Film & Digital B&W “Hybrid”; How To Get The Best Of Both Worlds

There is a substantial interest in black and white among photo enthusiasts, particularly if you include infrared. That's why Epson, Canon, and HP developed printers capable of reproducing good black and white prints. On the camera side of digital, however, there is only one quite high-end black and white possibility I currently know of--the MegaVision medium format digital E Series MonoChrome back. There are four different configurations of their E Series MonoChrome medium format digital back: from a 6 megapixel (24x36mm sensor array) to a 39 megapixel (36x48mm sensor array), ranging in price from $7000-$26,000, plus having a medium format body and lens system to use with the back ( So, how do you, in this digital age, make new black and white images affordably and without an often compromised conversion of an RGB digital image to gray scale?

In the Depression years of the 1930s it was rather common to build restaurants from old passenger rail cars, but today very few remain. This one is along US 101 close to the California coast and still remains, as a new freeway section left it stranded on the old highway. This subject typifies what black and white does best, providing sharp detail defining the shape and texture of a subject whose color has long faded away. This was achieved very effectively with the latest Kodak BW400CN film, scanned with the Plustek OpticFilm 7200i.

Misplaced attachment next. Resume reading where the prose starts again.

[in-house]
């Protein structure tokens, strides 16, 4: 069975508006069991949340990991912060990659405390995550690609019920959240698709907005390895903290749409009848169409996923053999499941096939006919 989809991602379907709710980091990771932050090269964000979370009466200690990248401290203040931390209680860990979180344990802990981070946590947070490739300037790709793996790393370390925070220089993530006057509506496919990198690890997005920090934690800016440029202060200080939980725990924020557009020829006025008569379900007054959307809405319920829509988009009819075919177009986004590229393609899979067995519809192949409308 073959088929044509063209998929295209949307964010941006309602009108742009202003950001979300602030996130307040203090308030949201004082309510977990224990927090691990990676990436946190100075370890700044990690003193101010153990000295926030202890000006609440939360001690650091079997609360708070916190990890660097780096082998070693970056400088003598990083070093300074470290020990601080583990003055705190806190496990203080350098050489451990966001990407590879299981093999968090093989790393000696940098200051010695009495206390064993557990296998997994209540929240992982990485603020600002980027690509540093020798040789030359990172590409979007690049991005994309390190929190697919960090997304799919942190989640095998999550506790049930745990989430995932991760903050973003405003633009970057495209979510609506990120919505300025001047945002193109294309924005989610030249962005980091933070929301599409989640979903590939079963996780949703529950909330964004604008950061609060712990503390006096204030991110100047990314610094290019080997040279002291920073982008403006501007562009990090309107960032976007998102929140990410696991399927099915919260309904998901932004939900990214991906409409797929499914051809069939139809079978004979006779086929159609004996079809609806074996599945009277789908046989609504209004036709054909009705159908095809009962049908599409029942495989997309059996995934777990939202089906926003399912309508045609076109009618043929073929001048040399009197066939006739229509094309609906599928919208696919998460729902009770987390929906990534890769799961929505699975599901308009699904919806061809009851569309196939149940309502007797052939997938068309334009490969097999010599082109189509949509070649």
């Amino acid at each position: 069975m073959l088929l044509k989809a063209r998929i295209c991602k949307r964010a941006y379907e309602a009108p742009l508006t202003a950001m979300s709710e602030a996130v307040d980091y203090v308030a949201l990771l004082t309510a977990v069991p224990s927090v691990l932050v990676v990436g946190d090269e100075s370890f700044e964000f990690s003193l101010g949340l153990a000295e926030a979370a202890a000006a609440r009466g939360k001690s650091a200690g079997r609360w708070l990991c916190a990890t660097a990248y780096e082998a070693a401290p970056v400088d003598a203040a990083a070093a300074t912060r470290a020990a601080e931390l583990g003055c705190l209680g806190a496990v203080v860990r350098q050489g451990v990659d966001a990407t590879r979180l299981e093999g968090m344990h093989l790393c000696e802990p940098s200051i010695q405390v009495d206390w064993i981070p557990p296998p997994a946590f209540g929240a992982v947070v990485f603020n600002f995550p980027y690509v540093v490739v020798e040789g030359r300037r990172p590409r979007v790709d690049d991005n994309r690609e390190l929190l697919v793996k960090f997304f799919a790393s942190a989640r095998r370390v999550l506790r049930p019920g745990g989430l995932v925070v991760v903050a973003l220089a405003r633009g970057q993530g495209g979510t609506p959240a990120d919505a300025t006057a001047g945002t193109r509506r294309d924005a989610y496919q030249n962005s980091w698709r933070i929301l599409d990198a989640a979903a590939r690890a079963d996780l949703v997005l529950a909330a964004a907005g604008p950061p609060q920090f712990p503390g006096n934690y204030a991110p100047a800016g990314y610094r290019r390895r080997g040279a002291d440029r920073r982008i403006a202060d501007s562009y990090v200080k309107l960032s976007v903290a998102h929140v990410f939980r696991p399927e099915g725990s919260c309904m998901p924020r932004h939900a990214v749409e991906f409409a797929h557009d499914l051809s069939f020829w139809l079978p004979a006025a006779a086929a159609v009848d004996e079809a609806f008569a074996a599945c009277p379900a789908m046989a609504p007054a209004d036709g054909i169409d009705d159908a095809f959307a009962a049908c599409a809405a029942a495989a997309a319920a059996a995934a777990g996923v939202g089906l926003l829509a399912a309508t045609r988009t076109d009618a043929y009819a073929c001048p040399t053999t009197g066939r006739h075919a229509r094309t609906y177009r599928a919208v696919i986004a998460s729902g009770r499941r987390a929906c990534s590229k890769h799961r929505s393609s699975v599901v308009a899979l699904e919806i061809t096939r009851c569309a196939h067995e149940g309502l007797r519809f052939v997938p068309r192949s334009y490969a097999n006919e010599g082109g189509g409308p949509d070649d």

All Photos © 2008, David B. Brooks, All Rights Reserved

My exploration of this topic led me to be glad that I kept my 35mm film SLR camera bodies. True, I have only used the system lenses with D-SLR bodies for the last few years. But my motivation for getting my Canon EOS A2 out, putting a new battery in and loading it with film was thinking about the Plustek OpticFilm 7200i 35mm film scanner I reported on in the September 2007 issue of Shutterbug.

If you read the report, I found this very high-resolution scanner produced really fine quality image files from color negative film images. So, my thought process went, why not also from C-41 process chromogenic black and white films, like Ilford XP2 or Kodak Professional BW400CN? This project began with loading my 35mm SLR with fresh black and white film, easy to do as both the Ilford and Kodak emulsions are readily available.

For this project I took the opportunity to download and install the latest full Studio version of LaserSoft's SilverFast Ai 6.5 software to drive the scanner, replacing the SilverFast version supplied as the scanner's software. This upgrade provides all of the latest new features of SilverFast as well as LaserSoft's most refined set of tools. I found that the files produced from several dozen scans were, in fact, printer ready to output large, high-quality images in black and white. This SilverFast upgrade provides a greater range of capabilities with the Plustek OpticFilm 7200i scanner than reported on in my test in the September 2007 issue.

To have direct comparison images I photographed a couple of subjects I recently used for test purposes with my Canon EOS 5D. This is the remaining half of an MJB coffee advertisement painted many years ago on the side of a building facing north, thus always in shade. It is a curious subject but also one which tests the recording ability of fine detail in a very low-contrast original subject. One might as well shoot this building sign with black and white film because it is as neutral gray as you're likely to find, so it's also been valuable to test RGB digital capture for neutrality as well. But in this black and white film test it did establish for me the high level of sharp detail C-41 black and white film can record when scanned, even when the subject is very low in contrast.